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Talking to your wrist?

Move over, Dick Tracy. Samsung is working on a watch-phone combo that you don't even have to touch. But get a load of the price tag.

Move over, Dick Tracy. Samsung is working on a watch-phone combo that you don't even have to touch.

Of course, at $1,000 a pop and no launch date in sight, most people can't touch it anyway.

Samsung's SPH-S1OO "watchphone" accepts voice commands so it can be used hands-free. It rings in different ways for different callers and automatically keys in preprogrammed letters or numbers to make quick work of logging into online services. There's also a "Secret Phone Book" where every saved phone number can be used only after the person keys in a 4-digit code, according to the device's 112-page user manual.

But the watchphone won't be sold in the United States or anywhere else anytime soon, despite last week's approval by the Federal Communications Commission, a Samsung spokesman said Monday.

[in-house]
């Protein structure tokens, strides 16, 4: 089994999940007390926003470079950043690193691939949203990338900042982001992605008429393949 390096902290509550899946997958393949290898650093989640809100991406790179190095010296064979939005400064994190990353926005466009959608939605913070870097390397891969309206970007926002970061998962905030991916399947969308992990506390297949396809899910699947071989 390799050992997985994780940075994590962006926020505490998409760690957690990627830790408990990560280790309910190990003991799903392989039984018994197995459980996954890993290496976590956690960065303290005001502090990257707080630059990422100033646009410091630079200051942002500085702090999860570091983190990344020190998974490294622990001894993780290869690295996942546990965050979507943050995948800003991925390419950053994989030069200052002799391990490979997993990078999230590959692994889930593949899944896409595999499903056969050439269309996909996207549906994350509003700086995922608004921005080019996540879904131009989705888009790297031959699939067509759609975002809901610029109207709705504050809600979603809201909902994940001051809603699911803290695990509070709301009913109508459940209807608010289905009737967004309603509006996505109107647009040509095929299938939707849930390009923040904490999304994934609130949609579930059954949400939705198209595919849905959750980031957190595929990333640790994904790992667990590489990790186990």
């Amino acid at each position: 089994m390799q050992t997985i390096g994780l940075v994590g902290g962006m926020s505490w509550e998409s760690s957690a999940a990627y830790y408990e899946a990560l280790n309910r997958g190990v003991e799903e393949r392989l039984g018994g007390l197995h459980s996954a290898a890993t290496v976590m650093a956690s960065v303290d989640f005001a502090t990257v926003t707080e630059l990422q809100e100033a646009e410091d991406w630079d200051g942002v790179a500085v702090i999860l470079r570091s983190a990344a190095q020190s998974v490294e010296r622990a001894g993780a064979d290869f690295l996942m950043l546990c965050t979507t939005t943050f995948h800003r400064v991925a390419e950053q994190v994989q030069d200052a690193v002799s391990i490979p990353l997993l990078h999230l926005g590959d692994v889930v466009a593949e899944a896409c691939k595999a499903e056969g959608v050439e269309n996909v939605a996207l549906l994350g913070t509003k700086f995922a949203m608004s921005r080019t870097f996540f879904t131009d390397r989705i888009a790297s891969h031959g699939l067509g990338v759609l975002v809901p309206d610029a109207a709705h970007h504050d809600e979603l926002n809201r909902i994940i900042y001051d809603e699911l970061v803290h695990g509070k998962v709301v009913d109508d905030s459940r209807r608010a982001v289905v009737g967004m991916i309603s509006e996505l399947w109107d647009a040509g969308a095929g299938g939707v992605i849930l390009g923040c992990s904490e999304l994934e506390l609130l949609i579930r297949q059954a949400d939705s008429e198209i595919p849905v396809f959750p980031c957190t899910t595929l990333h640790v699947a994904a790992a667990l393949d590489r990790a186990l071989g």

The FCC go-ahead is instead a "proof of the technology," the spokesman said. He declined to say when and where the watchphone would be available.

Meanwhile, at least one analyst isn't holding his breath. "It'll never appeal to the mass market--not for a long time," said IDC analyst Keith Waryas. "Some people are going to buy these just to show their pals what they just bought. But that'll be it."

The SPH-S100 is the latest in the wrist-worn device niche. It's the second watch phone: The first was introduced in Korea, and sources said less than 1,000 have been sold. There are also watch-MP3 player and watch-camera combinations.

Texas-based watchmaker Fossil sells a "wrist PDA" that can receive information beamed to it from a personal digital assistant.

These and other luxury digital devices, such as Vertu's $30,000 phone--which has 400 mechanical parts and is encrusted with sapphires and rubies--aren't created to make a killing on the market, analysts believe. So why do the companies do it?

"They learn a little bit more and have something ready just in case a market appears," Waryas said. "It's also because they can."